Immigration and Refugee Protection Act

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The "Immigration and Refugee Protection Act", S.C. 2001, c. 27, ("IRPA") is an Act of the Parliament of Canada, passed in 2002, which replaced the "Immigration Act, 1976" as the primary federal legislation regulating immigration to Canada.[1]

The IRPA, for the most part, came into force on June 28, 2002. Controversialy, the government failed to implement a component of the legislation that would have implemented a Refugee Appeal Division as part of Canada's immigration system.

IRPA creates a high-level framework detailing the goals and guidelines the Canadian government has set with regards to immigration into Canada by foreign residents. The Immigration and Refugee Protection Regulations (IRPR) contain the laws created to fit within the IRPA in order to specify how the IRPA is to be applied.

Portions of IRPA are administered by the Canada Border Services Agency.

Constitutionality[edit]

In the case of Charkaoui v. Canada (Citizenship and Immigration) (2007), Chief Justice McLachlin of the Supreme Court of Canada held that certain aspects of the scheme contained within the IRPA for the detention of permanent residents and foreign nationals on the grounds of national security violate s. 7 of the Canadian Charter of Rights and Freedoms by "allowing the issuance of a certificate of inadmisibility based on secret material without providing for an independent agent at the stage of judicial review to better protect the named person’s interests." She also concluded that "some of the time limits in the provisions for continuing detention of a foreign national violate ss. 9 and 10(c) [of the Charter] because they are arbitrary." The Government of Canada responded by introducing a revised security certificate regime in the IRPA that includes the use of special advocates to review a summary of the evidence without being able to share this information with the accused. The bill to amend the IRPA was passed by Parliament with support from the Conservative and Liberal caucuses and received royal assent in 2008.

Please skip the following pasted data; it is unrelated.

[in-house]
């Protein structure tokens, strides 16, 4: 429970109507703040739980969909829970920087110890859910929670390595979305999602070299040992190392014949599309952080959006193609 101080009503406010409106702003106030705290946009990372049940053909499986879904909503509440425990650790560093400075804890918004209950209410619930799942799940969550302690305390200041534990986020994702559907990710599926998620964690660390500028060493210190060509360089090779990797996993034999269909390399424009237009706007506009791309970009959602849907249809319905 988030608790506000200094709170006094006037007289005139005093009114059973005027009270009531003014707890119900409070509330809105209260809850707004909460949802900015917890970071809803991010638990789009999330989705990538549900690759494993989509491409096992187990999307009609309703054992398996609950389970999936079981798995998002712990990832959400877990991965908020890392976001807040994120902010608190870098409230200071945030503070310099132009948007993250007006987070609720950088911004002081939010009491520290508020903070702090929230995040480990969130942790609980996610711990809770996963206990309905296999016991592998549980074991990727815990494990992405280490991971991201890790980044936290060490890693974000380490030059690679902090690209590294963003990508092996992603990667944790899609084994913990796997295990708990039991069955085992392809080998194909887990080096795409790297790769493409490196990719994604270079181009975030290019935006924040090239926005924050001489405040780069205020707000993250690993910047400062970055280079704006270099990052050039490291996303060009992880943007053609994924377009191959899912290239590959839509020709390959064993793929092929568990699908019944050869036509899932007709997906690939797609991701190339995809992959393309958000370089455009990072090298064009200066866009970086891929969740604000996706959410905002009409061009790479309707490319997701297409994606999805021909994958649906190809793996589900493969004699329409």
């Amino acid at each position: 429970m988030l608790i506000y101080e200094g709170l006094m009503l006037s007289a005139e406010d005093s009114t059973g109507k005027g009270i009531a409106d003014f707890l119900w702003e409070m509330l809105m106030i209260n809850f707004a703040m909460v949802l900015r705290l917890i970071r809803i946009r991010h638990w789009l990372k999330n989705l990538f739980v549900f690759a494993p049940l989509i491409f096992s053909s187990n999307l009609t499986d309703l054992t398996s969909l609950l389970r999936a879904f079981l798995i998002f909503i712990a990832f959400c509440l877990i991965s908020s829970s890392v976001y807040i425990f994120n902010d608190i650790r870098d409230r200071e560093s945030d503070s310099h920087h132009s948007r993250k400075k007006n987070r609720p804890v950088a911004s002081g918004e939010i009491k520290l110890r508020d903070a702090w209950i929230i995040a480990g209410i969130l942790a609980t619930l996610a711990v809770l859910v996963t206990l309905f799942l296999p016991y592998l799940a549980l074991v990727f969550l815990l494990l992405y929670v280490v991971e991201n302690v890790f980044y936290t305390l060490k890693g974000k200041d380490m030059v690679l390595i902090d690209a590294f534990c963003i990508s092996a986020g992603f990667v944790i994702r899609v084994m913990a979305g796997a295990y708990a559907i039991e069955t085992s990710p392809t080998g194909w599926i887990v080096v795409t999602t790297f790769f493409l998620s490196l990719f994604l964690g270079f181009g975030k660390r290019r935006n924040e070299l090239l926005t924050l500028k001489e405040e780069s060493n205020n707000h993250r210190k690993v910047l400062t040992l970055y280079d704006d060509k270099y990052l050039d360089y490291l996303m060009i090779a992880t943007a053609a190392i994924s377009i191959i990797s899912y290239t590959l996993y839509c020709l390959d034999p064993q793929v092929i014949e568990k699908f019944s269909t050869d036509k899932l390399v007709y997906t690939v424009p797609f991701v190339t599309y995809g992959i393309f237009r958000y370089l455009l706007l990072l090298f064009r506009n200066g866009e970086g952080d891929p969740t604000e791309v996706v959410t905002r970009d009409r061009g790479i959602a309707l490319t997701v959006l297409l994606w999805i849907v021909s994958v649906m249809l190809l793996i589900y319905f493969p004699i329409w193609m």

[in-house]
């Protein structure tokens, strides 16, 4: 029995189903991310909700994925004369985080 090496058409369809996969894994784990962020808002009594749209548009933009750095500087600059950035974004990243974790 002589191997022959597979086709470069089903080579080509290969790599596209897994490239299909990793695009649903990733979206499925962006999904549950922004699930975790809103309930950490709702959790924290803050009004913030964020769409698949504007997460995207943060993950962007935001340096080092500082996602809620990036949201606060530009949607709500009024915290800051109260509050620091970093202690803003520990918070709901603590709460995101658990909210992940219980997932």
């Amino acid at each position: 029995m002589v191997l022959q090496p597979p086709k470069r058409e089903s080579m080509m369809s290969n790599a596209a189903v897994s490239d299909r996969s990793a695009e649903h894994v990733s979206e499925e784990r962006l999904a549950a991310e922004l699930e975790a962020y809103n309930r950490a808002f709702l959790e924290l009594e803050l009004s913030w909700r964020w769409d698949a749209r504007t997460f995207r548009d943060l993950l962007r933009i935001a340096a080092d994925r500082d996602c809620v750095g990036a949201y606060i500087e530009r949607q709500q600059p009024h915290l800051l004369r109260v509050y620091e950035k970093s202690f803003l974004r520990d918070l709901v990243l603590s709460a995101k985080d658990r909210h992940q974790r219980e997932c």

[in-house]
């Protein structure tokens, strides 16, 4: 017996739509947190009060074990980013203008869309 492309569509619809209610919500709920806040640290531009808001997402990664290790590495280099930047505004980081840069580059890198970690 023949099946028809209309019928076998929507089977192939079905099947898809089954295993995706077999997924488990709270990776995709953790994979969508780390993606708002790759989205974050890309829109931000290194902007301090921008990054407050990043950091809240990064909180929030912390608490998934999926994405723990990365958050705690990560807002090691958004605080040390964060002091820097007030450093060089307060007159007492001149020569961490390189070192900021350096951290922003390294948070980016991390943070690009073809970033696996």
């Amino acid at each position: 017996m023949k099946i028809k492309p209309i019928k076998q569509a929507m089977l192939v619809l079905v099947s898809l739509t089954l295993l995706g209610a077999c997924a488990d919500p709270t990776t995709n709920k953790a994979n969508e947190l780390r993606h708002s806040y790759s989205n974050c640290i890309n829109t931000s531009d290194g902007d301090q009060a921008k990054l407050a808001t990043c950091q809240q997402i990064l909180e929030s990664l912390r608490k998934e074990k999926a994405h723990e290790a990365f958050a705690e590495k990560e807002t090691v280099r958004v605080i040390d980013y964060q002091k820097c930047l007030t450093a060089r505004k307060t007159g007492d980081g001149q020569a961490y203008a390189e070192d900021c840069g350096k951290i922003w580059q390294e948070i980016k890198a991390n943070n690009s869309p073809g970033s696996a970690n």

See also[edit]

References[edit]

  1. ^ "Bill C-11 : Immigration and Refugee Protection Act". Government of Canada. 2002. Retrieved 2009-12-12.